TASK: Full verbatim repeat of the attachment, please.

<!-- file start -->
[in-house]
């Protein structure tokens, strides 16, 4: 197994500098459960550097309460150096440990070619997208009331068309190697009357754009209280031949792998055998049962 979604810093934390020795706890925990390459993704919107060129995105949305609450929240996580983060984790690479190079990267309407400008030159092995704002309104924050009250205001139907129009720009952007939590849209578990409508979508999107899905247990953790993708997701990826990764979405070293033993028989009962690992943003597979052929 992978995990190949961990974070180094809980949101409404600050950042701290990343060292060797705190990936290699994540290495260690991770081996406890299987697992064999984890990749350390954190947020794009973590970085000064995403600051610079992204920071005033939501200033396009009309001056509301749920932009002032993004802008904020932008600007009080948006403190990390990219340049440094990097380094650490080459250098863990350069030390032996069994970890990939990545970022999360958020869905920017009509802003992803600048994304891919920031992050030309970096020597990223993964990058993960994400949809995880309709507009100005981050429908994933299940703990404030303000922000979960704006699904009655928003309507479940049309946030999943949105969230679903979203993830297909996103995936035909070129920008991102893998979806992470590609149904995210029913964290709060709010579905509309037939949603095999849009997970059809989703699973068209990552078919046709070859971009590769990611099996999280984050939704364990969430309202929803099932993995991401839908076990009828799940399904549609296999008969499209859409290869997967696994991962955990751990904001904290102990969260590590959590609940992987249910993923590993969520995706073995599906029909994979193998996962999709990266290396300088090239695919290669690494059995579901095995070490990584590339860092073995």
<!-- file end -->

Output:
[in-house]
């Protein structure tokens, strides 16, 4: 197994500098459960550097309460150096440990070619997208009331068309190697009357754009209280031949792998055998049962 979604810093934390020795706890925990390459993704919107060129995105949305609450929240996580983060984790690479190079990267309407400008030159092995704002309104924050009250205001139907129009720009952007939590849209578990409508979508999107899905247990953790993708997701990826990764979405070293033993028989009962690992943003597979052929 992978995990190949961990974070180094809980949101409404600050950042701290990343060292060797705190990936290699994540290495260690991770081996406890299987697992064999984890990749350390954190947020794009973590970085000064995403600051610079992204920071005033939501200033396009009309001056509301749920932009002032993004802008904020932008600007009080948006403190990390990219340049440094990097380094650490080459250098863990350069030390032996069994970890990939990545970022999360958020869905920017009509802003992803600048994304891919920031992050030309970096020597990223993964990058993960994400949809995880309709507009100005981050429908994933299940703990404030303000922000979960704006699904009655928003309507479940049309946030999943949105969230679903979203993830297909996103995936035909070129920008991102893998979806992470590609149904995210029913964290709060709010579905509309037939949603095999849009997970059809989703699973068209990552078919046709070859971009590769990611099996999280984050939704364990969430309202929803099932993995991401839908076990009828799940399904549609296999008969499209859409290869997967696994991962955990751990904001904290102990969260590590959590609940992987249910993923590993969520995706073995599906029909994979193998996962999709990266290396300088090239695919290669690494059995579901095995070490990584590339860092073995």